ALAMO — For many years now Kyle Woodfin, pastor of Alamo Baptist Church south of Dublin, has made a ministry out of taking those unfamiliar with the outdoors and getting them more comfortable among the trees and animals. He sees their preconceptions change once they get closer to and experience the beauty of what was previously unknown to one degree or another.
That same path had to be taken over the last year as Woodfin and his family walked alongside his son, Joshua, and the cancer diagnosis that would ultimately claim the 18-year-old’s life Dec. 2.
On Jan. 2, 2012 Joshua Woodfin was diagnosed with ALL T-Cell Leukemia. What followed were numerous visits to Egleston Hospital in Atlanta as doctors and nurses helped Joshua in his battle. According to his dad, the circumstances – weighty as they were – didn’t change Joshua’s personality.
“He always had a servant’s heart. He was a jokester and always brought life to the party with a smile on his face,” said Kyle of his son known for engaging in ice fights with Egleston nurses.
Joshua gave his life to Christ as a young boy and was described by friend Andrea Towns as having a testimony that had “the power to call others to more … to give more, to trust more, and to walk more faithfully in obedience whether rejoicing on the mountain top or lying broken in the valley.”
Towns, an English major at Truett-McConnell College, wrote out those words as part of homage to Woodfin. She also was Joshua’s date for the senior prom. A recently incurred soccer injury made them quite the pair, remembers Kyle.
“She was on crutches and had a big cast on her knee, and Josh was slick on his head [from cancer treatments],” he chuckled. “They were a sight.”
At one point Joshua’s cancer went into remission, only to resurface. His health would begin to noticeably deteriorate after a bone marrow transplant last year was unsuccessful.
“The doctors sat down and told us they’d done everything they could,” remembers Kyle. “Joshua and I were traveling back from Macon and I looked at him and said while he still had the energy, what were some things he wanted to do.”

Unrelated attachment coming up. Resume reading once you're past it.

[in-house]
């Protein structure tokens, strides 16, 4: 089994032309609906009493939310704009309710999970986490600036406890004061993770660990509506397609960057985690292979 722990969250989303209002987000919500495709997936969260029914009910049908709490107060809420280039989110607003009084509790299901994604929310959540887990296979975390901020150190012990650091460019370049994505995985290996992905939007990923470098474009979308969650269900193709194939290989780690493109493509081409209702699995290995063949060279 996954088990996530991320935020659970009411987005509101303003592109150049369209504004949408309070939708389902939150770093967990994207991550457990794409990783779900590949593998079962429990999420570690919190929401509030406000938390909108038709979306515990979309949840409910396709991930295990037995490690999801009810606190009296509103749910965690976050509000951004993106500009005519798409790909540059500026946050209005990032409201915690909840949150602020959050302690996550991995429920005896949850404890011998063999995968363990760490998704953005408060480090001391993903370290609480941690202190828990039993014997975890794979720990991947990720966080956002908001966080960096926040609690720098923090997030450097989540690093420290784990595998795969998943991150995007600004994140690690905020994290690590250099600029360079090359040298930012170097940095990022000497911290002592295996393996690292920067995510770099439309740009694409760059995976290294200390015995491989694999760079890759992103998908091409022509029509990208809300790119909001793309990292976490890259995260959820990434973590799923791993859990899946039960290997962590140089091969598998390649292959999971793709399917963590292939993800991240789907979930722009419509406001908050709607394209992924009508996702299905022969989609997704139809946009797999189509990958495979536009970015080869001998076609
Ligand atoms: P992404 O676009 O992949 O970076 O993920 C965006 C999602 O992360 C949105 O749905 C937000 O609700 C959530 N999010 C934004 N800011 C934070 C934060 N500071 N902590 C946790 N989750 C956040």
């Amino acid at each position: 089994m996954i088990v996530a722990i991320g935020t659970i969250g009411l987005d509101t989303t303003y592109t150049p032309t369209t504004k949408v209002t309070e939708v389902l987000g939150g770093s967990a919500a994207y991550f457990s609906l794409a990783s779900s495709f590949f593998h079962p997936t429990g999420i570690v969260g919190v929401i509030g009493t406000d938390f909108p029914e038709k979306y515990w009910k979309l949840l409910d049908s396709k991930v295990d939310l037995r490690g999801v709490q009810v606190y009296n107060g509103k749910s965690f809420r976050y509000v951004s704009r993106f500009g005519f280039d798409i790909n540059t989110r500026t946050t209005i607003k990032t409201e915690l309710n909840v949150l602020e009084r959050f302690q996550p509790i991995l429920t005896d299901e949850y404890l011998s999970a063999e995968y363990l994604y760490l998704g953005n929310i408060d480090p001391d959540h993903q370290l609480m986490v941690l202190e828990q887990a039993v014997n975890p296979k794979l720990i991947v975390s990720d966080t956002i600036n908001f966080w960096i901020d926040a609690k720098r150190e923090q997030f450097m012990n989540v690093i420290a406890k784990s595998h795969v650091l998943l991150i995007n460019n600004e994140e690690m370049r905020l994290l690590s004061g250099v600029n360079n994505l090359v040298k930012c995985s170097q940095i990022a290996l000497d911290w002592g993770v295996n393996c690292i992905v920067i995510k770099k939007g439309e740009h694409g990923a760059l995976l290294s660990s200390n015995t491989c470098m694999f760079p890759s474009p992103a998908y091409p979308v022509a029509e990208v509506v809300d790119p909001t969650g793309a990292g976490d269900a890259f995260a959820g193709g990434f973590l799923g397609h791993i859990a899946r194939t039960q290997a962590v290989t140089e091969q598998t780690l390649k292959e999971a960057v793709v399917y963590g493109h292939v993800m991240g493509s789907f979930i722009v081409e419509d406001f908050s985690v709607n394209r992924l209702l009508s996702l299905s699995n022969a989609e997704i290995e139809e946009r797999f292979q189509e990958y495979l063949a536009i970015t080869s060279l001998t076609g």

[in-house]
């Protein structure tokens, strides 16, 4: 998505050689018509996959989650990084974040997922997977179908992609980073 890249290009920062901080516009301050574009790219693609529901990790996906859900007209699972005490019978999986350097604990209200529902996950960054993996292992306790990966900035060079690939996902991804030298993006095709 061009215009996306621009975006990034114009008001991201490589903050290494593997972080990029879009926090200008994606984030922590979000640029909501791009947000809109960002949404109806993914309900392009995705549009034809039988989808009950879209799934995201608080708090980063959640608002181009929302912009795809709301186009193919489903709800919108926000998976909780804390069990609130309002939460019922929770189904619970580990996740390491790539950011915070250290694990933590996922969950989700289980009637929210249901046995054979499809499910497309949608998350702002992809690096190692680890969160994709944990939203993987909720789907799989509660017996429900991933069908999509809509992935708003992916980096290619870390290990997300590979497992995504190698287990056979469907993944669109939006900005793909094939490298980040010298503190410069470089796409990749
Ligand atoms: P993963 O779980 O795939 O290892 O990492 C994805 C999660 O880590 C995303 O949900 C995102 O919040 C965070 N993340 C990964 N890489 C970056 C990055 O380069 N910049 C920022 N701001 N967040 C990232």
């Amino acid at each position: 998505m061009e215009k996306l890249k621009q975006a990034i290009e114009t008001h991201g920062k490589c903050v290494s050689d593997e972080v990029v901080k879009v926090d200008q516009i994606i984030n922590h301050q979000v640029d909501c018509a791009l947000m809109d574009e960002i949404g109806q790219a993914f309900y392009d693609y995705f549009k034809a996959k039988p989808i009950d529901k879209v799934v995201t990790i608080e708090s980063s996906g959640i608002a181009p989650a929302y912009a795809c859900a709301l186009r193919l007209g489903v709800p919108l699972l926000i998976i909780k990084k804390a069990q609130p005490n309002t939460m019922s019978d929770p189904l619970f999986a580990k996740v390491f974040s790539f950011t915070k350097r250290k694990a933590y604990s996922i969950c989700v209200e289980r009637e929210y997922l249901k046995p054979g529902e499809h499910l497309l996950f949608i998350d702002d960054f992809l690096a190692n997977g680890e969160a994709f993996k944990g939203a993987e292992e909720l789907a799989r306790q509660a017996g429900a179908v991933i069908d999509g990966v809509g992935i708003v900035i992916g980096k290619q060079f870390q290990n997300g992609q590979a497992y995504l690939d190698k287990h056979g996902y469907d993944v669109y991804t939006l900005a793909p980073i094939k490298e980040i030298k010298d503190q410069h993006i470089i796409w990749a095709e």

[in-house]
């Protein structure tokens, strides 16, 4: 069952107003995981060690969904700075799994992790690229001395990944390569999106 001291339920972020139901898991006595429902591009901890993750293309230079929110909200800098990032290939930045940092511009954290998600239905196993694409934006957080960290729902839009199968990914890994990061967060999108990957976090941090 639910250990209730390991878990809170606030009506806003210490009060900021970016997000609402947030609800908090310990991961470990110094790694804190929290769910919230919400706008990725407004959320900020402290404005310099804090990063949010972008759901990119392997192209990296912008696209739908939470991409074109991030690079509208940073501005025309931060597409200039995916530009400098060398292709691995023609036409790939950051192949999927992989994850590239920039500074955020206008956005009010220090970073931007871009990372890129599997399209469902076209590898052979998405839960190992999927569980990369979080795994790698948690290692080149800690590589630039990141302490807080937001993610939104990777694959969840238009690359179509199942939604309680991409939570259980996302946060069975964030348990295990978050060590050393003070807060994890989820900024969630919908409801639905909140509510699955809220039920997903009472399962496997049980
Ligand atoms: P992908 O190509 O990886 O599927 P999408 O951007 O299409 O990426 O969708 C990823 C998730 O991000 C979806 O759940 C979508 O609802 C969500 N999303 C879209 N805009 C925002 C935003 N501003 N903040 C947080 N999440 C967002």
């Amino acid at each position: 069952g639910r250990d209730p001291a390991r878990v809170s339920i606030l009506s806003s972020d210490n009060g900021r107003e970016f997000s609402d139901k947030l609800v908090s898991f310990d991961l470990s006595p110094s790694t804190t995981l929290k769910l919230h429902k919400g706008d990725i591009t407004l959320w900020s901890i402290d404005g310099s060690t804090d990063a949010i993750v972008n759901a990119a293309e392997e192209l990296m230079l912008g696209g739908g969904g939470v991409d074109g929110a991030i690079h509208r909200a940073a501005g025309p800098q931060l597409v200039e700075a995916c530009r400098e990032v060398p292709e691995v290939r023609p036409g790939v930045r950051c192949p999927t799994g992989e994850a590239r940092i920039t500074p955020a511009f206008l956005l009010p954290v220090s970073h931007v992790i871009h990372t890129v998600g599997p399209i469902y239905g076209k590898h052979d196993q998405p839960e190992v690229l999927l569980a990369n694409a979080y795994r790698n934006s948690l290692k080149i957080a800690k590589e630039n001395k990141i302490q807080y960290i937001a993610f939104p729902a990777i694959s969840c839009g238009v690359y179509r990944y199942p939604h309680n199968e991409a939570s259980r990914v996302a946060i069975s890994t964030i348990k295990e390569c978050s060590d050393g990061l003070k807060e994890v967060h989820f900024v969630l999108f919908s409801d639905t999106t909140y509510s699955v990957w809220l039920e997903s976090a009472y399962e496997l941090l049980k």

His son had two requests:
Be with his friends.
Play bass guitar during worship at Alamo Baptist Church one more time.
The last few weeks of his life close friends came by to see him. Joshua made it a point to talk to each of them one-on-one, assure them he was at peace, and console them as they cried.
And he played once more at Alamo Baptist, those last songs being “How Great is Our God,” “10,000 Reasons,” “Who Am I,” and lastly, “Turn Your Eyes Upon Jesus.”
When it’s you
Pastors and their families aren’t exempt from life, and when life hits they need support like everyone else.
“I’ve walked many families through similar situations,” noted Kyle, who wrote more on Joshua’s death in this column, “but it’s much different when it’s you. Our church family was very supportive, kind, and helpful. They gave us the freedom to do what we needed to do. Last year I spent as much time at the hospital in Atlanta as I did in Alamo. They were what a church ought to be to a pastor.
“At times we felt certain Josh was going to be healed. There were needs, but they were met. Our car was wearing out and one was given to us.
“All through it God was reassuring us with His peace and grace that things were going to be okay. He’s sovereign. I had to work through that as a dad and pastor.”
When the bone marrow transplant failed, Kyle said he prayed for God to make him strong enough to be a guide; one he’d never been before.
“I asked for help to be the kind of man who could walk Joshua to the gates and hand him over,” he remembers.
In hospice care on Dec. 2, praise music played softly as family surrounded Joshua in the small room. He heard voices calling his name, he said, before asking, “What do I do?”
It was okay, his father responded, guiding his son a few moments further, “We’ll join you later.”
“I see the other shores,” Joshua said just before he died. Ending one journey, beginning another.